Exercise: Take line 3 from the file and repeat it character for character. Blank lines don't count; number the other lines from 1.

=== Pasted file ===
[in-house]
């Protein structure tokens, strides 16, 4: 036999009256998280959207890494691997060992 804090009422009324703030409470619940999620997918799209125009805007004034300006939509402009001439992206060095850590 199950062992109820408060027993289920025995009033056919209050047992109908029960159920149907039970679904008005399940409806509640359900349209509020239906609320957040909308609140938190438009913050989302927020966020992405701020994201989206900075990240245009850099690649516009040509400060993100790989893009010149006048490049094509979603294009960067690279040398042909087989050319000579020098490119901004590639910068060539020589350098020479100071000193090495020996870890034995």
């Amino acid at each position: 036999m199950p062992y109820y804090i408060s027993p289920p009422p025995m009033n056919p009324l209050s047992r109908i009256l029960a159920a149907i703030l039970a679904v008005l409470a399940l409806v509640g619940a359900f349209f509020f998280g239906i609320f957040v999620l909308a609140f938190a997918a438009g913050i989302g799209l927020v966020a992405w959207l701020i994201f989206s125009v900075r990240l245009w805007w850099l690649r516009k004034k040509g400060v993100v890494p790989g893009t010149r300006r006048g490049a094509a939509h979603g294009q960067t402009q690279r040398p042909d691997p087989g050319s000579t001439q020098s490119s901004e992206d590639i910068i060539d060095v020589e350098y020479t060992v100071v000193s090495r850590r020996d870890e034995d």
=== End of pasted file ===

């Amino acid at each position: 036999m199950p062992y109820y804090i408060s027993p289920p009422p025995m009033n056919p009324l209050s047992r109908i009256l029960a159920a149907i703030l039970a679904v008005l409470a399940l409806v509640g619940a359900f349209f509020f998280g239906i609320f957040v999620l909308a609140f938190a997918a438009g913050i989302g799209l927020v966020a992405w959207l701020i994201f989206s125009v900075r990240l245009w805007w850099l690649r516009k004034k040509g400060v993100v890494p790989g893009t010149r300006r006048g490049a094509a939509h979603g294009q960067t402009q690279r040398p042909d691997p087989g050319s000579t001439q020098s490119s901004e992206d590639i910068i060539d060095v020589e350098y020479t060992v100071v000193s090495r850590r020996d870890e034995d």